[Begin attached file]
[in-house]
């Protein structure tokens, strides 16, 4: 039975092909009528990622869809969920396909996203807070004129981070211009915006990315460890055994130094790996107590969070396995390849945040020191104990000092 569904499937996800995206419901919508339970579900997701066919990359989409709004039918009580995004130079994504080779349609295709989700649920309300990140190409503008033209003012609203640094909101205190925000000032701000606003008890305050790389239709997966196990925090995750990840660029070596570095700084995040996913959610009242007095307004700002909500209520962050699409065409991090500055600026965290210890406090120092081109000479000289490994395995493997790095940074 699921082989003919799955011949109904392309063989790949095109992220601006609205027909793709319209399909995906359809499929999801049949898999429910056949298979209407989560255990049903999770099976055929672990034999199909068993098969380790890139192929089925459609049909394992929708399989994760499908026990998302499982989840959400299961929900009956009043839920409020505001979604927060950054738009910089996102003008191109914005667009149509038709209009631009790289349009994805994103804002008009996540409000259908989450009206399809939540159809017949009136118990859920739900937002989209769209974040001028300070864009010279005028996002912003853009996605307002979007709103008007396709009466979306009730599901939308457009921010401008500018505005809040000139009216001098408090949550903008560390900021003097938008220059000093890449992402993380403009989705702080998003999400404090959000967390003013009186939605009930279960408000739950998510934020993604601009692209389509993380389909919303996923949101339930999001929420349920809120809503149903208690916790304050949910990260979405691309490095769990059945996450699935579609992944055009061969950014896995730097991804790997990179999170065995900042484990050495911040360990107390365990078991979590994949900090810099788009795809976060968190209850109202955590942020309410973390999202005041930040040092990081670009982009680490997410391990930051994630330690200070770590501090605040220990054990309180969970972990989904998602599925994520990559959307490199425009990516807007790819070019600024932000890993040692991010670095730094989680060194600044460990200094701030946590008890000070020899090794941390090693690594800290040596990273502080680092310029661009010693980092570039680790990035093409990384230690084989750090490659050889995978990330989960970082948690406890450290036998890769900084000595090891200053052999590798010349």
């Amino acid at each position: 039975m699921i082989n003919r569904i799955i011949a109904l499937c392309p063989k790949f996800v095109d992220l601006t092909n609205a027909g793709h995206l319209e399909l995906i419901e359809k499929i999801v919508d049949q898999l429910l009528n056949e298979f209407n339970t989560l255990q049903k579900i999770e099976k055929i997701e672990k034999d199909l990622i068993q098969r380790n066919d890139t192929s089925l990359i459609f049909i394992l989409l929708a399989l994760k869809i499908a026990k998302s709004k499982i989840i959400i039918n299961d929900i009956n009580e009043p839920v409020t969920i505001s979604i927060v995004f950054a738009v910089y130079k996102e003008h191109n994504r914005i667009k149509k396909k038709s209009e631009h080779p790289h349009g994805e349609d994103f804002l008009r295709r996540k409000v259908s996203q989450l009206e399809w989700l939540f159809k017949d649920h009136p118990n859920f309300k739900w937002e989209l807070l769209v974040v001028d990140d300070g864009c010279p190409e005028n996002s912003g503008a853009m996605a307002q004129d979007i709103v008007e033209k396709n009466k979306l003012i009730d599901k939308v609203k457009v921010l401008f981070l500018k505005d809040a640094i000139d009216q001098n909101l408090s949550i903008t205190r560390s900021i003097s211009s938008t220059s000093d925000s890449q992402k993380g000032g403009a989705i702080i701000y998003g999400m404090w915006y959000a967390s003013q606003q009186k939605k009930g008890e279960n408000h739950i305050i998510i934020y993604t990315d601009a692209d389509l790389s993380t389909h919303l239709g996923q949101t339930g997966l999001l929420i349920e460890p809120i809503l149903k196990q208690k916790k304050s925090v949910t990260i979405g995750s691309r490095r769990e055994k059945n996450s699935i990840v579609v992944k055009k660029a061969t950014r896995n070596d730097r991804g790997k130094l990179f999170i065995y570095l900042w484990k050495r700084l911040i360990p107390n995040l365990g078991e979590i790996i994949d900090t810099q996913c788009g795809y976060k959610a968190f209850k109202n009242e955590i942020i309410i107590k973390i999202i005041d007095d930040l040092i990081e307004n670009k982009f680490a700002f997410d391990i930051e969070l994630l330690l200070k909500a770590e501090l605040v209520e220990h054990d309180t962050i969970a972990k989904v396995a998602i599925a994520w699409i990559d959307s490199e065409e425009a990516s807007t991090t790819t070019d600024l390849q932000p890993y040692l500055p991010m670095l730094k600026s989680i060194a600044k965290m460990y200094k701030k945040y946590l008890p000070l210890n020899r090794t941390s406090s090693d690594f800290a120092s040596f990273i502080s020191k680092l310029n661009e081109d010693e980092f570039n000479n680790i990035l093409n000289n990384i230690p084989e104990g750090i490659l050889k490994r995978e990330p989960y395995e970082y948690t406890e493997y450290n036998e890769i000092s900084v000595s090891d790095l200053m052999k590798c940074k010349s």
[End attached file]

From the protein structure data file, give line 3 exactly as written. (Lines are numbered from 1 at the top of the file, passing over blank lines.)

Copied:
């Amino acid at each position: 039975m699921i082989n003919r569904i799955i011949a109904l499937c392309p063989k790949f996800v095109d992220l601006t092909n609205a027909g793709h995206l319209e399909l995906i419901e359809k499929i999801v919508d049949q898999l429910l009528n056949e298979f209407n339970t989560l255990q049903k579900i999770e099976k055929i997701e672990k034999d199909l990622i068993q098969r380790n066919d890139t192929s089925l990359i459609f049909i394992l989409l929708a399989l994760k869809i499908a026990k998302s709004k499982i989840i959400i039918n299961d929900i009956n009580e009043p839920v409020t969920i505001s979604i927060v995004f950054a738009v910089y130079k996102e003008h191109n994504r914005i667009k149509k396909k038709s209009e631009h080779p790289h349009g994805e349609d994103f804002l008009r295709r996540k409000v259908s996203q989450l009206e399809w989700l939540f159809k017949d649920h009136p118990n859920f309300k739900w937002e989209l807070l769209v974040v001028d990140d300070g864009c010279p190409e005028n996002s912003g503008a853009m996605a307002q004129d979007i709103v008007e033209k396709n009466k979306l003012i009730d599901k939308v609203k457009v921010l401008f981070l500018k505005d809040a640094i000139d009216q001098n909101l408090s949550i903008t205190r560390s900021i003097s211009s938008t220059s000093d925000s890449q992402k993380g000032g403009a989705i702080i701000y998003g999400m404090w915006y959000a967390s003013q606003q009186k939605k009930g008890e279960n408000h739950i305050i998510i934020y993604t990315d601009a692209d389509l790389s993380t389909h919303l239709g996923q949101t339930g997966l999001l929420i349920e460890p809120i809503l149903k196990q208690k916790k304050s925090v949910t990260i979405g995750s691309r490095r769990e055994k059945n996450s699935i990840v579609v992944k055009k660029a061969t950014r896995n070596d730097r991804g790997k130094l990179f999170i065995y570095l900042w484990k050495r700084l911040i360990p107390n995040l365990g078991e979590i790996i994949d900090t810099q996913c788009g795809y976060k959610a968190f209850k109202n009242e955590i942020i309410i107590k973390i999202i005041d007095d930040l040092i990081e307004n670009k982009f680490a700002f997410d391990i930051e969070l994630l330690l200070k909500a770590e501090l605040v209520e220990h054990d309180t962050i969970a972990k989904v396995a998602i599925a994520w699409i990559d959307s490199e065409e425009a990516s807007t991090t790819t070019d600024l390849q932000p890993y040692l500055p991010m670095l730094k600026s989680i060194a600044k965290m460990y200094k701030k945040y946590l008890p000070l210890n020899r090794t941390s406090s090693d690594f800290a120092s040596f990273i502080s020191k680092l310029n661009e081109d010693e980092f570039n000479n680790i990035l093409n000289n990384i230690p084989e104990g750090i490659l050889k490994r995978e990330p989960y395995e970082y948690t406890e493997y450290n036998e890769i000092s900084v000595s090891d790095l200053m052999k590798c940074k010349s």